Life has lightened up a bit so I'm getting back into it. I'm planning to do the Soviet 16th Air Army. This was the premiere Air Army for the late-Cold War Soviets, being stationed in East Germany. They got the best equipment and was a sought after posting. The Air Army was broken into three fighter divisions (usually about 3 regiments with ~30-35 AC each) and two fighter-bomber divisions. The army also had two separate SU-25 regiments and recon and transport regiments. Today I'm doing the 16th Guards Svirskaya Red Banner Fighter Aviation Division! This division had its roots in the Second World War and went through several designations until being renamed the 16th in late 1944. In 1960 it had relocated to East Germany and remained there with few changes until the mid 1990's when it relocated to the Rostov region of Russia. The 16th disbanded in 1998.
33rd Fighter Aviation Regiment: This unit was based at Wittstock, NW of Berlin. It flew Mig-21's into the early 1980's and then converted slowly over several years, first to Mig-23's and then in 1985 to exclusively Mig-29's. The 1990 CFE data from 1990 showed it's strength at 21 Mig-29's and 2 Mig-23U's (a two seat trainer).
733rd Fighter Aviation Regiment: The 773rd was based at Damgarten, an airfield close to the Baltic Sea just NE of Rostock. In the late 1980's, the regiment was flying Mig-23's but began conversion to Mig-29 in 1989. CFE data the next year has 31 Mig-29 and 4 Mig-23UM's.
787th Fighter Aviation Regiment: This regiment was based at Finow, an airfield NE of Berlin beginning in 1970 and remained for 23 years. Initially flying Mig-21's, they transitioned to Mig-23's in 1976. In 1982, she also acquired some Mig-25PD's. It's unclear if these were replacements for or in addition to the Floggers. In August of 1989, the 787th began to convert to a Mig-29 wing and the Floggers and Foxbats were gone by the end of the year. CFE data shows a strength of 31 Mig-29's and 3 Mig-23UM's.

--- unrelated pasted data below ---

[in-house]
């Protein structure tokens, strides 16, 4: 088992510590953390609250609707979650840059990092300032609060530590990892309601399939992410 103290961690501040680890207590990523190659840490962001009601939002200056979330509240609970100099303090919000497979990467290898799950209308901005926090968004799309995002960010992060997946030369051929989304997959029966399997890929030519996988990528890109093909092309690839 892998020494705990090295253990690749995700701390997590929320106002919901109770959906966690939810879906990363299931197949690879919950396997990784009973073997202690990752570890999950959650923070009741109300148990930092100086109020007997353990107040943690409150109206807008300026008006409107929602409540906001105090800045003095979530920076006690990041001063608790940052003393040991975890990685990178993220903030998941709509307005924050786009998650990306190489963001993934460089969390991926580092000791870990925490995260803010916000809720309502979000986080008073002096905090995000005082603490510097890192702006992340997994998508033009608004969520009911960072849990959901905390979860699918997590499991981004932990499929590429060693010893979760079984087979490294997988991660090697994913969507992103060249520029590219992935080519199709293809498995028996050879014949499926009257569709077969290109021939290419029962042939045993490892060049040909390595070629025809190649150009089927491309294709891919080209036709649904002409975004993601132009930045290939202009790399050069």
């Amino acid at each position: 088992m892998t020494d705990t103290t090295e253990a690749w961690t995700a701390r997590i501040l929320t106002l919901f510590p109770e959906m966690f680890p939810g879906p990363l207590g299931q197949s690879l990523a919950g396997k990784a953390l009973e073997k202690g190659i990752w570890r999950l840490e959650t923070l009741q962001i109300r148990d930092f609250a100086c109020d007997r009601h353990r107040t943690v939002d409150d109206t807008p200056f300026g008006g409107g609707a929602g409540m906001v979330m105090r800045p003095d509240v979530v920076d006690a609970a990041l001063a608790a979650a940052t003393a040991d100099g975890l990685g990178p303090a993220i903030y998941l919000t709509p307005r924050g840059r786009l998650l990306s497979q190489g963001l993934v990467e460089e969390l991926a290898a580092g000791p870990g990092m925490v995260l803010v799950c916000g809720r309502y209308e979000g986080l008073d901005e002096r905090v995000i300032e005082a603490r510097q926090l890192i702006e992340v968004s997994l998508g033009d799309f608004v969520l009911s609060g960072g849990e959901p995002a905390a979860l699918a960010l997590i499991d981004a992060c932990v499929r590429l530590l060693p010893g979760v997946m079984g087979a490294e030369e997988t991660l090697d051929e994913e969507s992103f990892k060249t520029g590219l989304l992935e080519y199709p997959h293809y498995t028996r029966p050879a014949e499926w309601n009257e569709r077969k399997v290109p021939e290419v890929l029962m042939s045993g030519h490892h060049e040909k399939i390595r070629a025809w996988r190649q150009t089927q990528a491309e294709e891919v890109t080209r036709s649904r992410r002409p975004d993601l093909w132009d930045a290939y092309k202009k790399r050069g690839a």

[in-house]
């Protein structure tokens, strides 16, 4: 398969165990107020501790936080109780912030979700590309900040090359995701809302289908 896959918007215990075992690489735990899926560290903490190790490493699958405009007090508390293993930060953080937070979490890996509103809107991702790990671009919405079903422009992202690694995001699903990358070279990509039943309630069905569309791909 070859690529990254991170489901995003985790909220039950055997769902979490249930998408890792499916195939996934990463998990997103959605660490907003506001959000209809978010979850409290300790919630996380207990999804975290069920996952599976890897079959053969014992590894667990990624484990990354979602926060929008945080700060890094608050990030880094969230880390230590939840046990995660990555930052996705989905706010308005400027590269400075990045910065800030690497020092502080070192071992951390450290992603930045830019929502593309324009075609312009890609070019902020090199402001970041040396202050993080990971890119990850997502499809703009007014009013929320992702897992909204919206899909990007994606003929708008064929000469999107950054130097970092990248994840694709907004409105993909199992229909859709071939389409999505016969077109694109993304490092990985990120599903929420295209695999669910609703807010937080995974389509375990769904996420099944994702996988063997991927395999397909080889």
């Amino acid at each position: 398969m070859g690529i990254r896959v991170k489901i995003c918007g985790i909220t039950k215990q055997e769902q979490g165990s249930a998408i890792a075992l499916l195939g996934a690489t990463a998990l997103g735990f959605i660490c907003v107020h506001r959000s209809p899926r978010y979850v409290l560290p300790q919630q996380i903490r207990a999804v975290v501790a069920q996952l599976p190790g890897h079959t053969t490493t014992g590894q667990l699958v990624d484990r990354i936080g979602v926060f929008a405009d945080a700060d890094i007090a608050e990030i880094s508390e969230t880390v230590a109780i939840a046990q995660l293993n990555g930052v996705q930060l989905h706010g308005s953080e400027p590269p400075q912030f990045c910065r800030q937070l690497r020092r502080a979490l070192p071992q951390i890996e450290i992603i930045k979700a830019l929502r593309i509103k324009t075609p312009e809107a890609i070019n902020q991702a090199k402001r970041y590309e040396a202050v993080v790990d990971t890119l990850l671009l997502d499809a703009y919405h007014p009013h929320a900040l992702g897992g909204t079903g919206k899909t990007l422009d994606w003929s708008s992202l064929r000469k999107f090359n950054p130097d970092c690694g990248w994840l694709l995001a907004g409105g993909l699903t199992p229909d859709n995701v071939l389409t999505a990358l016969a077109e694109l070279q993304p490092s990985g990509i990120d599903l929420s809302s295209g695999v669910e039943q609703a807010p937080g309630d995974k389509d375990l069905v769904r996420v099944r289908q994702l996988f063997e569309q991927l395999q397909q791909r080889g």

What intrigues me is that if the info I have is accurate, the Soviets were upgrading their forward air forces more slowly than a lot of contemporary western sources suggest. Even at the beginning of 1989, two of the three assigned regiments were still flying Floggers. It could be the Soviets were not building airplanes as fast as we believed, that they were actually holding back more advanced designs for air defense purposes (this seems true with the SU-27's), or that assumptions back then that were available to westerners was simply wrong. It could also be my current sources are wrong as well. Any thoughts or insights would be helpful but I'm a little underwhelmed.
It's also interesting that they seemed to be holding a few Mig-23's specifically for training at the forward bases, which seems odd. Why not just have your pilots train in the rear on your older designs and then fly the first rate equipment exclusively at the forward airfields? Maybe they would've gotten a trainer version of the Mig-29 eventually but it seems like they just had a very different approach.
I'm including links to my sources below. These are really helpful to building out these bases and can also be helpful I imagine for people building scenarios.
1. http://www.ww2.dk/new/newindex.htm A great resource of Soviet OOB's for all branches.
As always, many of these old Soviet bases are very decommissioned and often returning to nature. The Germans also seem to be covering all of them with solar panels so many of these features are somewhat approximations. Any errors or omissions are no one's fault but mine. Enjoy and if anyone has feedback please let me know!
< Message edited by Rob322 -- 4/18/2021 4:15:41 AM >